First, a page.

US Department of State Announces Second Extension of ITAR Compliance Relief
On December 10, 2020, the US Department of State's Directorate of Defense Trade Controls (DDTC) announced that it was, for the second time, extending temporary relief measures with respect to the International Traffic in Arms Regulations (ITAR). As discussed in our previous Advisory, the measures primarily focus on the continued need for remote working environments. Specifically, the following relief will remain in effect until June 30, 2021:
- Temporarily, Contract Employees Do Not Need to Work at a Company's Facilities to Qualify as "Regular Employees." Contract employees are permitted to work remotely and still qualify as regular employees for purposes of ITAR licensing and authorizations, as long as the contract employee is not located in Russia or a country listed in 22 C.F.R. § 126.1.
- Temporarily, Regular Employees Working With Data Transferred Under an ITAR Agreement Can Work Remotely in Most Countries Not Expressly Approved by DDTC on the Face of the Agreement. Regular employees of entities who are working remotely in a country not currently authorized by a technical assistance agreement (TAA), manufacturing license agreement (MLA), or exemption to send, receive, or access any technical data authorized for export, reexport, or retransfer to their employer via a TAA, MLA, or exemption, are permitted to work remotely as long as the employee is not located in Russia or a country listed in ITAR § 126.1.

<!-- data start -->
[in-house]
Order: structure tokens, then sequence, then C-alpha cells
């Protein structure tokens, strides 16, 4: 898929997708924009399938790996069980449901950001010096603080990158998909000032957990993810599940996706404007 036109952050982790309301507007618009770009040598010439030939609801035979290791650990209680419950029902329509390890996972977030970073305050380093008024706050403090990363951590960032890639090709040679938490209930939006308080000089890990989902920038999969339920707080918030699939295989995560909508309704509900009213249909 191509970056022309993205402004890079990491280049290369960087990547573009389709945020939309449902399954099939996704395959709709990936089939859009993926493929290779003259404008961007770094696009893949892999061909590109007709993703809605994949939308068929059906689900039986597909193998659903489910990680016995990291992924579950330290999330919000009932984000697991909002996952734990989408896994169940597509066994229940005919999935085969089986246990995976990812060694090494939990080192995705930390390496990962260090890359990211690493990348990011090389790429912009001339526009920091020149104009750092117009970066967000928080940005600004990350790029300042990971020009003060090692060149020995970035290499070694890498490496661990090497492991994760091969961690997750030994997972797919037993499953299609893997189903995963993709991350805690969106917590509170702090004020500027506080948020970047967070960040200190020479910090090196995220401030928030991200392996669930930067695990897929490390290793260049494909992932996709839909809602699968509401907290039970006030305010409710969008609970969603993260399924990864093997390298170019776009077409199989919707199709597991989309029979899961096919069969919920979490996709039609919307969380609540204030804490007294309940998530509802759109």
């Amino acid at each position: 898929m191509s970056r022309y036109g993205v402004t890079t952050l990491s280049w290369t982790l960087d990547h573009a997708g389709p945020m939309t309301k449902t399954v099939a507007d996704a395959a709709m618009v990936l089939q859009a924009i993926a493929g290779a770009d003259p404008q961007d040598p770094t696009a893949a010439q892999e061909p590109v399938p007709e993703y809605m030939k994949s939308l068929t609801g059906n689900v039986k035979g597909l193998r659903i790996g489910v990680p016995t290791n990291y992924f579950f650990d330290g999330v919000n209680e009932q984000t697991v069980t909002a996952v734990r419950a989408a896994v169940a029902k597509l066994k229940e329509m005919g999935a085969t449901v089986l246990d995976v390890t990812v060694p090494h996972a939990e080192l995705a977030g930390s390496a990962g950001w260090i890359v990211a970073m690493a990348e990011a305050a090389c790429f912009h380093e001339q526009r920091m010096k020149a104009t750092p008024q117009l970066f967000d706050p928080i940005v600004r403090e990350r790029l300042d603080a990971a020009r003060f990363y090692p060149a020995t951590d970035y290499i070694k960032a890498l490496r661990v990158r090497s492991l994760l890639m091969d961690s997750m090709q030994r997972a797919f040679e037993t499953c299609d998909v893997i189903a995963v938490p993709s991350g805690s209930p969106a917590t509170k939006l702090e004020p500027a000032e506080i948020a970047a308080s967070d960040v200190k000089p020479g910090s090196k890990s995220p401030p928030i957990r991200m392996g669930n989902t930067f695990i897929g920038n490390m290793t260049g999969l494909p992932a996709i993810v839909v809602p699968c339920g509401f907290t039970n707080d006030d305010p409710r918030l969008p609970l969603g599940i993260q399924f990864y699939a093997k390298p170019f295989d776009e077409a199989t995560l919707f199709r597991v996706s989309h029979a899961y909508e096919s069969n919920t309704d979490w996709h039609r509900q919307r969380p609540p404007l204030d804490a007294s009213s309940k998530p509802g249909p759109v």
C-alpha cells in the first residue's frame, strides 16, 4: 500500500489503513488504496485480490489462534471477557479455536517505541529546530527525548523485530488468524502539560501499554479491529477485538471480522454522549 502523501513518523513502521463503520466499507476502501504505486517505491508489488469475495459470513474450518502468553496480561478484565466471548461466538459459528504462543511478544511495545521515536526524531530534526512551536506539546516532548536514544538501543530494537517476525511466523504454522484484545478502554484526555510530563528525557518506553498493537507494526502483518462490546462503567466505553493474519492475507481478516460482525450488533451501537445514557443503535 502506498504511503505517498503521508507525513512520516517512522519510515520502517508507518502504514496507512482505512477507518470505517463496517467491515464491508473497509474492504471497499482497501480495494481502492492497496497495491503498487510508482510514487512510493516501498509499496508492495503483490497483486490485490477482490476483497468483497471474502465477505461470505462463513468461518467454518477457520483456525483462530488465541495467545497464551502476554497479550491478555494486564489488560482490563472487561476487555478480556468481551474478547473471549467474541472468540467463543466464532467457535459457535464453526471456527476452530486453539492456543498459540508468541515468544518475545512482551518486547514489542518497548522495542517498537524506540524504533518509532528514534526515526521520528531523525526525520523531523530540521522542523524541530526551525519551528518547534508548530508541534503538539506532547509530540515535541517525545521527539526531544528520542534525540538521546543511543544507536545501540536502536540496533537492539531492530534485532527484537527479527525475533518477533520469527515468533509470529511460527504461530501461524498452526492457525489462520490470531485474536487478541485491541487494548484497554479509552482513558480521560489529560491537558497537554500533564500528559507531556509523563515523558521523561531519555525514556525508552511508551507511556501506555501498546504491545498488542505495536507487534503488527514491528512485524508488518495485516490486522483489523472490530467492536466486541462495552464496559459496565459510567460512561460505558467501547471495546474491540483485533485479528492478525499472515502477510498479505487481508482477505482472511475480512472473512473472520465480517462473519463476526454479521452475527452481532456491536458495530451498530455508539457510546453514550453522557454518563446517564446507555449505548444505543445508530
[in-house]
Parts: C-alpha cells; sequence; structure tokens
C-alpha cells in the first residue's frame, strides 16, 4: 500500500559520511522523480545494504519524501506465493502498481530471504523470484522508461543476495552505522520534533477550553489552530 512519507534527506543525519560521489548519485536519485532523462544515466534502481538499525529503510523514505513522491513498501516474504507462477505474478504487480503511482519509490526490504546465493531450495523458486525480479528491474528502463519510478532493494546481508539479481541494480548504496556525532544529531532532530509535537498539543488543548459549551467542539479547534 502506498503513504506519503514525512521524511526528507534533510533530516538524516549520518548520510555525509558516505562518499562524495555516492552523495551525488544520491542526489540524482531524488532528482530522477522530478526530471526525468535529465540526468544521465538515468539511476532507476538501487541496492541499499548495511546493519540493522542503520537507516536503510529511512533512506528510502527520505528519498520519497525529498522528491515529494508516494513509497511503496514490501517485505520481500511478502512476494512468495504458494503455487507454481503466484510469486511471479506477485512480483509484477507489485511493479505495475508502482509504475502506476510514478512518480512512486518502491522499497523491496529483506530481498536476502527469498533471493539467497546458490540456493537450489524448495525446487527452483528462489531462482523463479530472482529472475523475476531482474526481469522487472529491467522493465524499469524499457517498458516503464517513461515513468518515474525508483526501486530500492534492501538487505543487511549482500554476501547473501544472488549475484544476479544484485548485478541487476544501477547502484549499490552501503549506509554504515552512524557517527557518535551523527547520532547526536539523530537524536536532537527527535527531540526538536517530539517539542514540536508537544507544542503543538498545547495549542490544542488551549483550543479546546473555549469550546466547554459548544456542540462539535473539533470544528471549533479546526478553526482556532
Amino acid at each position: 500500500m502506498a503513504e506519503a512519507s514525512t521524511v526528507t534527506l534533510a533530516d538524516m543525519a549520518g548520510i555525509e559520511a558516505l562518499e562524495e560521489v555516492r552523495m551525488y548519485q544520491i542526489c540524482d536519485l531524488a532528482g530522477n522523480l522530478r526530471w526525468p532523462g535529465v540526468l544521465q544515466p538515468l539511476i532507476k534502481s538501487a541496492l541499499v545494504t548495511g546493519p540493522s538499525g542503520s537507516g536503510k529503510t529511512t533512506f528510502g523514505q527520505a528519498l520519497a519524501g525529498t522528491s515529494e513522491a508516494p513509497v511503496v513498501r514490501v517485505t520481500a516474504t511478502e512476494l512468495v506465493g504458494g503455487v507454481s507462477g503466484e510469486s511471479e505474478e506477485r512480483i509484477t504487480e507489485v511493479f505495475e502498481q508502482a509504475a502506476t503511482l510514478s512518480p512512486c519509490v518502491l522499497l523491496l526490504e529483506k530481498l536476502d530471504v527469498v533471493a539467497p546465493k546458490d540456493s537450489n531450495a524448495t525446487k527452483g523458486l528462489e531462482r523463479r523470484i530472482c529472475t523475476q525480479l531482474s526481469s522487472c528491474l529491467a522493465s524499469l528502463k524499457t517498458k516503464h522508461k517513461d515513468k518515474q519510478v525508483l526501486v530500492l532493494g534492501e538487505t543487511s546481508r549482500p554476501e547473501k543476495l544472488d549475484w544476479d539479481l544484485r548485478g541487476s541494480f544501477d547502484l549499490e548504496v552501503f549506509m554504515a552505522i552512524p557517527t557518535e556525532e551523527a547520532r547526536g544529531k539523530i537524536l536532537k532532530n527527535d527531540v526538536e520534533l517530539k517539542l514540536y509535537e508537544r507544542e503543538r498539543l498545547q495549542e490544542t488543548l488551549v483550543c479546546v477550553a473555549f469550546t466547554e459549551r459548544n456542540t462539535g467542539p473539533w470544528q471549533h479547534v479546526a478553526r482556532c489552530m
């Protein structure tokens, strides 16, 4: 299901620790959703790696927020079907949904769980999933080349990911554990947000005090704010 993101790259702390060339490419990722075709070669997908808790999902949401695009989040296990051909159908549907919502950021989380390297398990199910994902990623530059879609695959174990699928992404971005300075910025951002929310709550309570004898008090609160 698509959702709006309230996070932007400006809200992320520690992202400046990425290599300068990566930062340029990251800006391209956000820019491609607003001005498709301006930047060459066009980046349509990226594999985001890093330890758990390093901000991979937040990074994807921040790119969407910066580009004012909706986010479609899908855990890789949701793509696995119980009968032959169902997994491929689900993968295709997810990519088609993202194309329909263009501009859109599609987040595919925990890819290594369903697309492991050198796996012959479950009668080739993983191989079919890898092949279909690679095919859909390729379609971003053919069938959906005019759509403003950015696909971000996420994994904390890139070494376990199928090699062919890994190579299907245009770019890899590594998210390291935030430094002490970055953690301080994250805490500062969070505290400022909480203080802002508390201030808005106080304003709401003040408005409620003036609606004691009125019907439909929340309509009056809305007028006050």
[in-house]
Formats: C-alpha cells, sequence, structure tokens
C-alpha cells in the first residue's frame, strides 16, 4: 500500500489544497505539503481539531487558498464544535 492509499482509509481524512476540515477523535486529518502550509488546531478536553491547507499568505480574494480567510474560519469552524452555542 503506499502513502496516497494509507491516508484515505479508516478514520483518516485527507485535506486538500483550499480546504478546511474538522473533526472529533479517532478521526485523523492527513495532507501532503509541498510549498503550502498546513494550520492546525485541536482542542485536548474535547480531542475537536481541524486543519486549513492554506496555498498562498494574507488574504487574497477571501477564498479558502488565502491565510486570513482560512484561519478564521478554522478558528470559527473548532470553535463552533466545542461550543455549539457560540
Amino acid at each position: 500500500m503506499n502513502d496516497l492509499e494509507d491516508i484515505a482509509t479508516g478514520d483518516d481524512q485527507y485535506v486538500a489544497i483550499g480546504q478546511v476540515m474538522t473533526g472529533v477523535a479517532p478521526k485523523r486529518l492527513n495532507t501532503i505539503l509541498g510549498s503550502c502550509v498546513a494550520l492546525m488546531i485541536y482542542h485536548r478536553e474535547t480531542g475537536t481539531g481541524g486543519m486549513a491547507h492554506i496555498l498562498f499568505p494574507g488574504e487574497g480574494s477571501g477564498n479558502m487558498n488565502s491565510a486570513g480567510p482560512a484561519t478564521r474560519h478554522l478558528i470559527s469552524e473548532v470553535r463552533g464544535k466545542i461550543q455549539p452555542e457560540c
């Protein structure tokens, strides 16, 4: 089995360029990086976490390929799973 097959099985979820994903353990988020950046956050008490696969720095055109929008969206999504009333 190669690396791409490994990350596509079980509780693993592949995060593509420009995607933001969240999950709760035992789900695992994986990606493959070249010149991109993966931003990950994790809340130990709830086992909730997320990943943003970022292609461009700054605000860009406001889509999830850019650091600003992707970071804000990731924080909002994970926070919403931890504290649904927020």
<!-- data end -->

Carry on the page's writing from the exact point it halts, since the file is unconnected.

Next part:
As with its previous relief efforts, DDTC stated that the measures were necessary because it appears that social distancing policies will remain in place for the foreseeable future. However, DDTC also noted the second extension is "necessary to provide time for DDTC to consider a permanent revision related to remote work." DDTC anticipates soliciting public comment on proposed revisions to the ITAR "in the coming months." Therefore, interested parties should watch carefully for the opportunity to permanently shape ITAR remote work requirements.
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© Arnold & Porter Kaye Scholer LLP 2020 All Rights Reserved. This Advisory is intended to be a general summary of the law and does not constitute legal advice. You should consult with counsel to determine applicable legal requirements in a specific fact situation.